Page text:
The company has used Avobenzone, a UVA-protective sunscreen filter, to showcase a model which, if adopted by the FDA, would accelerate sunscreen safety assessment.
FDA proposal for new sunscreen regulation
In February of this year the Food and Drug Administration (FDA) issued a proposal that would update regulatory requirements in the US that prompted consumer uncertainty about sunscreen safety.
The FDA says it wants to bring nonprescription and over-the-counter sunscreens up-to-date with the latest science as a means og enhancing consumer protection for preventative sun care products.
The announcement led to a flurry of media articles about the proposed ruling, with the New York Times and Allure Magazine, among others, warning consumers to closely scrutinize the labeling of SPF products.
Only two sunscreen ingredients make the mark
In the proposed new rule, which goes into effect November 2019, only two of the 16 currently approved OTC active ingredients will be recognized by the FDA as “Generally Regarded as Safe and Effective” (GRASE) – zinc oxide and titanium dioxide oxide.
Any other ingredients will have to be backed by comprehensive data to attain GRASE status, or face being eliminated from the US market.
Sunscreen ingredient manufacturers are concerned that to establish data to prove the safety of the other 14 ingredients could take years.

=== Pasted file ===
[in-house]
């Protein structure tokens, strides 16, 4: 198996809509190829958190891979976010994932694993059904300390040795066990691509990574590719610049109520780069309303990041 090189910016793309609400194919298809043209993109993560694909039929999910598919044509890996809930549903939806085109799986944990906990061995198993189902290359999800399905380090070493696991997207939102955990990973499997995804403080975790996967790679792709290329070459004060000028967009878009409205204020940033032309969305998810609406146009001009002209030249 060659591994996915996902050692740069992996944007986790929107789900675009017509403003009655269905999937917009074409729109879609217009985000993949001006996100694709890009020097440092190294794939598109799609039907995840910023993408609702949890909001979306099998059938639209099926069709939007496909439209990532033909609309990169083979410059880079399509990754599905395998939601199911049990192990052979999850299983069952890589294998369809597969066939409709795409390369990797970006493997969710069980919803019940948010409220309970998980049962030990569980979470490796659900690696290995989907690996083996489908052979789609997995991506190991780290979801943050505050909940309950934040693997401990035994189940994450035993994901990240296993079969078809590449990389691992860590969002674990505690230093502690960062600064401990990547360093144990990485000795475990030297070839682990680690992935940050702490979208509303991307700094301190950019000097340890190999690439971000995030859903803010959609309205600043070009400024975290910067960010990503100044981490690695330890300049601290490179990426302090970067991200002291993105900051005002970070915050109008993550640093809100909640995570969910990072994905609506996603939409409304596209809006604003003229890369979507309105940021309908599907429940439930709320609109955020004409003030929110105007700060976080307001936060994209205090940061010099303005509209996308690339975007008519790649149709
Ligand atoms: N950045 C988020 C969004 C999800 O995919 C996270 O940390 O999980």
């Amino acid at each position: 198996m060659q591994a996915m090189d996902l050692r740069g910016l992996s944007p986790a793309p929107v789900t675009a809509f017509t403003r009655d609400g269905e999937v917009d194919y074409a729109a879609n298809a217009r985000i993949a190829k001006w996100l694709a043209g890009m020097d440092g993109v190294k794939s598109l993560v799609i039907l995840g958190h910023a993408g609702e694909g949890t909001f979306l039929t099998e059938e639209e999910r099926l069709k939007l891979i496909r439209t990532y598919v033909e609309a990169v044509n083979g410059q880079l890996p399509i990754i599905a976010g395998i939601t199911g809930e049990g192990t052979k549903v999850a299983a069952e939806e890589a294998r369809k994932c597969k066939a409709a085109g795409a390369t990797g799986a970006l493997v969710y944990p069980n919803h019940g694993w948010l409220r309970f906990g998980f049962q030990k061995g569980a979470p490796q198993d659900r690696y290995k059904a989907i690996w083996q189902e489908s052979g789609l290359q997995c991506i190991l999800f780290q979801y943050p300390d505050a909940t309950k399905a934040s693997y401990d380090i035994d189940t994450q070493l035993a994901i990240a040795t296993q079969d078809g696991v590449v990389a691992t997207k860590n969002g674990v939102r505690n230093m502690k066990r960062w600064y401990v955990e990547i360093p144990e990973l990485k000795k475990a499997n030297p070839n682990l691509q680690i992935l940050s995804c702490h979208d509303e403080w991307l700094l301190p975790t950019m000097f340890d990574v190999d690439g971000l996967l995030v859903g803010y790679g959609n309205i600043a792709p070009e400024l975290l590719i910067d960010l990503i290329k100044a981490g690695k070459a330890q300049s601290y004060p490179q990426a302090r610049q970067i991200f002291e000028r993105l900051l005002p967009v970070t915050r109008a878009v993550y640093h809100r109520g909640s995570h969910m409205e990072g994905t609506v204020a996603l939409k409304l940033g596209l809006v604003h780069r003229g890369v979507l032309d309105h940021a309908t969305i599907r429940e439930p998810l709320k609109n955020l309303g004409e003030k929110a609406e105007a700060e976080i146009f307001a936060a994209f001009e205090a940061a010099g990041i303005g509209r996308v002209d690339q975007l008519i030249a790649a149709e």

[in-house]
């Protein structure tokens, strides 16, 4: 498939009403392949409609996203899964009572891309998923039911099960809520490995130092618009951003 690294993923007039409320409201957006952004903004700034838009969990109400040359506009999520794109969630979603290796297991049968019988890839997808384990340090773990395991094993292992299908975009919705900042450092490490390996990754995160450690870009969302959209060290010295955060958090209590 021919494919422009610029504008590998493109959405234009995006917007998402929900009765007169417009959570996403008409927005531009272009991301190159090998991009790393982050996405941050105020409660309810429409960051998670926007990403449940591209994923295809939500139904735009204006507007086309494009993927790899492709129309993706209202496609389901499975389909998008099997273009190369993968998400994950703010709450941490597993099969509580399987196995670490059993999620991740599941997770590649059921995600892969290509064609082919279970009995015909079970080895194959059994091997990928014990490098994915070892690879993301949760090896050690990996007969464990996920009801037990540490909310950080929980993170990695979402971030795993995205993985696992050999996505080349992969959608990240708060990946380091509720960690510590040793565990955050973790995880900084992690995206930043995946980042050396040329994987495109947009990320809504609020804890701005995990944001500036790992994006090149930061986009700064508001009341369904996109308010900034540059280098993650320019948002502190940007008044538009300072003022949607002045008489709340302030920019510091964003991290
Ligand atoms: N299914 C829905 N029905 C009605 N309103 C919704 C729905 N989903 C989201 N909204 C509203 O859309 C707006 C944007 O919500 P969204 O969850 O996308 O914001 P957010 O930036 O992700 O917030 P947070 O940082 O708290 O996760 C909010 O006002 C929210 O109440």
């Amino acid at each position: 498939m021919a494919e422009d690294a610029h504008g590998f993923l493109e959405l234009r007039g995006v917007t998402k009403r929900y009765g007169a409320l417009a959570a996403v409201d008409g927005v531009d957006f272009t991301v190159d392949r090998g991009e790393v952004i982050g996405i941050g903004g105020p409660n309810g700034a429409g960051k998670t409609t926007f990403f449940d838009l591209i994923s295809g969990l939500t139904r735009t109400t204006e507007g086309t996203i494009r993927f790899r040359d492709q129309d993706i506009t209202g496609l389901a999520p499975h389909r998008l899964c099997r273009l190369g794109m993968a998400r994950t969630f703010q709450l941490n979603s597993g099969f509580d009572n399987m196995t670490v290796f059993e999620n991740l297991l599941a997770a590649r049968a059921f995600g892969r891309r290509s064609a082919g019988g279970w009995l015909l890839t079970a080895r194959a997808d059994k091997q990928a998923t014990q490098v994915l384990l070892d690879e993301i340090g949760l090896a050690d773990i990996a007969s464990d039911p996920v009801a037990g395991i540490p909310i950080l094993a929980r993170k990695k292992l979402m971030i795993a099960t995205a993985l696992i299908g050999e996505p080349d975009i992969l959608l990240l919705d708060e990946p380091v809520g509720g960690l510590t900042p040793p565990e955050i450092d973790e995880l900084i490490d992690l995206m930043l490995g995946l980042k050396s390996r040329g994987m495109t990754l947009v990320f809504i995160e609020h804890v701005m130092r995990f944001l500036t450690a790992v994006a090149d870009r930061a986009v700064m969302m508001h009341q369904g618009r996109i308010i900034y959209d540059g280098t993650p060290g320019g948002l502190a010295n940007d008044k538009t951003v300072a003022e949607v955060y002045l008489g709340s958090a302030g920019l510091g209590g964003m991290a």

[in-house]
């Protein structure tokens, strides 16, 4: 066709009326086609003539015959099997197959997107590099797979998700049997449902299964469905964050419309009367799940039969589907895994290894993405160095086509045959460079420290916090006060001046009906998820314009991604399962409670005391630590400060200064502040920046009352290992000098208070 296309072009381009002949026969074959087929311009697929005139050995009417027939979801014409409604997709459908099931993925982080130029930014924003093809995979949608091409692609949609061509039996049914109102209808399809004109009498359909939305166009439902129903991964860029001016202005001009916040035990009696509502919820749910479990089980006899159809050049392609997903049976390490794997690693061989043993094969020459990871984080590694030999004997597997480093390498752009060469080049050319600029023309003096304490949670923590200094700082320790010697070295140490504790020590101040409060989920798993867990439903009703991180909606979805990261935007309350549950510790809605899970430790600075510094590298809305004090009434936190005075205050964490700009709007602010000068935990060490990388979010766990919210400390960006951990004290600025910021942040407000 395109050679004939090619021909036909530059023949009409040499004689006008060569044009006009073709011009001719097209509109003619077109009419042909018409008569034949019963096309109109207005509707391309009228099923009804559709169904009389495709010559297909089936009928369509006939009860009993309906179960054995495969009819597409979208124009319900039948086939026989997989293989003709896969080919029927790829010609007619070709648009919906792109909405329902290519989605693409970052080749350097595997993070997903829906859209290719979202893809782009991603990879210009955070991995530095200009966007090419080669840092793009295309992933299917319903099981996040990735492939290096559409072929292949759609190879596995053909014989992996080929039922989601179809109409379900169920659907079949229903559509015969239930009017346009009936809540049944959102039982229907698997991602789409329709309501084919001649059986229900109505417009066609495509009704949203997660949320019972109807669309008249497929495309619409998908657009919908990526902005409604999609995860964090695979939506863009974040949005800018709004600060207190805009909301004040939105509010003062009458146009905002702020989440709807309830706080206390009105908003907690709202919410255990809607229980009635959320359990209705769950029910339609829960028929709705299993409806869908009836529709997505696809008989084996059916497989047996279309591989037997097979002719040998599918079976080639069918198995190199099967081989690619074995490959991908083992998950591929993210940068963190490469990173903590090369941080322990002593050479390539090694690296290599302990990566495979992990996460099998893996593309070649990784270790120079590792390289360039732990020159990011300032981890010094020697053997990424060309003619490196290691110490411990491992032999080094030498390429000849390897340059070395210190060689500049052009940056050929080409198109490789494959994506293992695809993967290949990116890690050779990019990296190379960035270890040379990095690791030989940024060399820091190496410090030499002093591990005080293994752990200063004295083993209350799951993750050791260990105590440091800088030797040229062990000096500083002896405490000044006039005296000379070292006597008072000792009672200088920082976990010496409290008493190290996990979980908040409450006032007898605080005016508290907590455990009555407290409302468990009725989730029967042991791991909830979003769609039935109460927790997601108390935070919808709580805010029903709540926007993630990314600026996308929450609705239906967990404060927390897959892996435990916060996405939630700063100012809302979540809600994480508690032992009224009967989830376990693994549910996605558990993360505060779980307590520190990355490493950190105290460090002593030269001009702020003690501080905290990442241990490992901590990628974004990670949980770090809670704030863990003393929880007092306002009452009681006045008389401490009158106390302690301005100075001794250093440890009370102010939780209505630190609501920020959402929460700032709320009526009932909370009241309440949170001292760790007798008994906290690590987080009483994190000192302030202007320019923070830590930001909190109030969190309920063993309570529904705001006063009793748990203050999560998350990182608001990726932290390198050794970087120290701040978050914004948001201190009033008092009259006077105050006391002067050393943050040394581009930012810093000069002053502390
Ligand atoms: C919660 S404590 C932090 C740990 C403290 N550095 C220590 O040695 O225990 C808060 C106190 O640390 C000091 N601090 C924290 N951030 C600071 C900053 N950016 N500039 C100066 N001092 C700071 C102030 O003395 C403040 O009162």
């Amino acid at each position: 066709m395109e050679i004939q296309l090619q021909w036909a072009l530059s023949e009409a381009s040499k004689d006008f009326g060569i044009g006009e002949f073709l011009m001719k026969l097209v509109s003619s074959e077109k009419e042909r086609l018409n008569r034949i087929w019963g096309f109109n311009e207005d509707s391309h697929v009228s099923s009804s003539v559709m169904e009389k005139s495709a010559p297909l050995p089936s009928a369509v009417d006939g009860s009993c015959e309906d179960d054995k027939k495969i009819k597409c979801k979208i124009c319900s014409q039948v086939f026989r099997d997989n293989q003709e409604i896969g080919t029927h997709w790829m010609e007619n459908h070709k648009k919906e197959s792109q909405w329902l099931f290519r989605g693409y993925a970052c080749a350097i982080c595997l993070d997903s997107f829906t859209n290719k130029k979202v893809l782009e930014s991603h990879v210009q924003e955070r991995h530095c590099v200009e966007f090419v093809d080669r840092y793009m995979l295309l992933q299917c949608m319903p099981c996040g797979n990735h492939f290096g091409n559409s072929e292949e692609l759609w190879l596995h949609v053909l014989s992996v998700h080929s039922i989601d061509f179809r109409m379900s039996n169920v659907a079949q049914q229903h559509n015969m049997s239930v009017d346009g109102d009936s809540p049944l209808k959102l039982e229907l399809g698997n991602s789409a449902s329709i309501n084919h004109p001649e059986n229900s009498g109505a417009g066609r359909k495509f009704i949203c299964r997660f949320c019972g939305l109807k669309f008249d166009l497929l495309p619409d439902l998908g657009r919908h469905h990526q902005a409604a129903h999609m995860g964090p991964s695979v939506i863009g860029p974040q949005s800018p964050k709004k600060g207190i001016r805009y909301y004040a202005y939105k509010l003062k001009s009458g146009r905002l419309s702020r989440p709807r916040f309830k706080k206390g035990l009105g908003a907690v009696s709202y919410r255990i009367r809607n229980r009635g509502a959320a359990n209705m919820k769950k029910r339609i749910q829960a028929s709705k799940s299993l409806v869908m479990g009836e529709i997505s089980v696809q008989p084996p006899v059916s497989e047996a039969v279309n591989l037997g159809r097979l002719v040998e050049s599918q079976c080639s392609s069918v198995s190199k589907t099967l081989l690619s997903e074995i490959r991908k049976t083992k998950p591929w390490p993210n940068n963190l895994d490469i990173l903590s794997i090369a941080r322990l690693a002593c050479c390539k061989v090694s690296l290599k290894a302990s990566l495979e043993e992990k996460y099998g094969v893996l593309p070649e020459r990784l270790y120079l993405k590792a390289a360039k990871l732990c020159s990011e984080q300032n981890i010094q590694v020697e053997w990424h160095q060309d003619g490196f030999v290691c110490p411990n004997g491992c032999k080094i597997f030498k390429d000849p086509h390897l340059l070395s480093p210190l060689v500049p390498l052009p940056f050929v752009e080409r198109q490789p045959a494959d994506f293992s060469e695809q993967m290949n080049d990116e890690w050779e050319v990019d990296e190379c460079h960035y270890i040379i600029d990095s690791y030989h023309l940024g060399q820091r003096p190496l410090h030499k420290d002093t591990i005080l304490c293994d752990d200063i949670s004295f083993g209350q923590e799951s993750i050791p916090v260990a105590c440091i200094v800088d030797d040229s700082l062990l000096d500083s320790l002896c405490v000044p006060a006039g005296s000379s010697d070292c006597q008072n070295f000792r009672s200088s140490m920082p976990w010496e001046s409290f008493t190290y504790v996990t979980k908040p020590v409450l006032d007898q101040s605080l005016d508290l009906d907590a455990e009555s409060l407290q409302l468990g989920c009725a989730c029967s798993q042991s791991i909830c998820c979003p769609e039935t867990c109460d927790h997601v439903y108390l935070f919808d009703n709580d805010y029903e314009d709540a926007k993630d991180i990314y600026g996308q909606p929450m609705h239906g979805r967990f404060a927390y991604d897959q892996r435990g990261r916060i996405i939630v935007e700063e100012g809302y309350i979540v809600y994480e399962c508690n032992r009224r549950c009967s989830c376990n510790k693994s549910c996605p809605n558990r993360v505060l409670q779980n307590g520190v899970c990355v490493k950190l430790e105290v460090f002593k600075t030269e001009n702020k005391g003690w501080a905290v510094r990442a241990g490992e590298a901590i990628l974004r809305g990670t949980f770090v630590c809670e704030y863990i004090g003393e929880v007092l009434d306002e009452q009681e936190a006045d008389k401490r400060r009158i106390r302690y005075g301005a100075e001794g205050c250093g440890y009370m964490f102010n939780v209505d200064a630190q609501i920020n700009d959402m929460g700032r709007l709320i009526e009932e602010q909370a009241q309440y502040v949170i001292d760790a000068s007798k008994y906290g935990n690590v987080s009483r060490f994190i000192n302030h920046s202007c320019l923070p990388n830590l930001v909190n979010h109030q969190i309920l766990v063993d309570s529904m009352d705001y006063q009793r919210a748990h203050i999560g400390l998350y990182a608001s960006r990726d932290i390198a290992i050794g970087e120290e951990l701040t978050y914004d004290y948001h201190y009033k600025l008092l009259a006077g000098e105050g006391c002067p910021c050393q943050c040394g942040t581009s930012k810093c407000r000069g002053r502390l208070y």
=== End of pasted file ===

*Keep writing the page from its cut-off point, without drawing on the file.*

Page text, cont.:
In response, the DSM team says it is proposing an alternative, accelerated approach for testing UV filters that could significantly shorten the time for the remaining filters to attain GRASE status – and used Avobenzone as a model.
FDA approval for all avobenzone ingredients
Company executives have stressed that while the hoped for FDA approval of Avobenzone as GRASE PARSOL 1789 would be beneficial to DSM (since the company is one of the leading global suppliers of the ingredient under the tradename PARSOL 1789), the efforts benefit the industry as a whole since all Avobenzone ingredients would also receive the designation.
Furthermore, the approach taken to prove Avobenzone safety recommended by the company also aims to serve as a model to fast-track the GRASE approval of all outstanding Category 3 filters.
The company also says it wants to acknowledge that it used FDA data as a basis for its test, enabling the safety assessment testing to be completed and make the final proposal.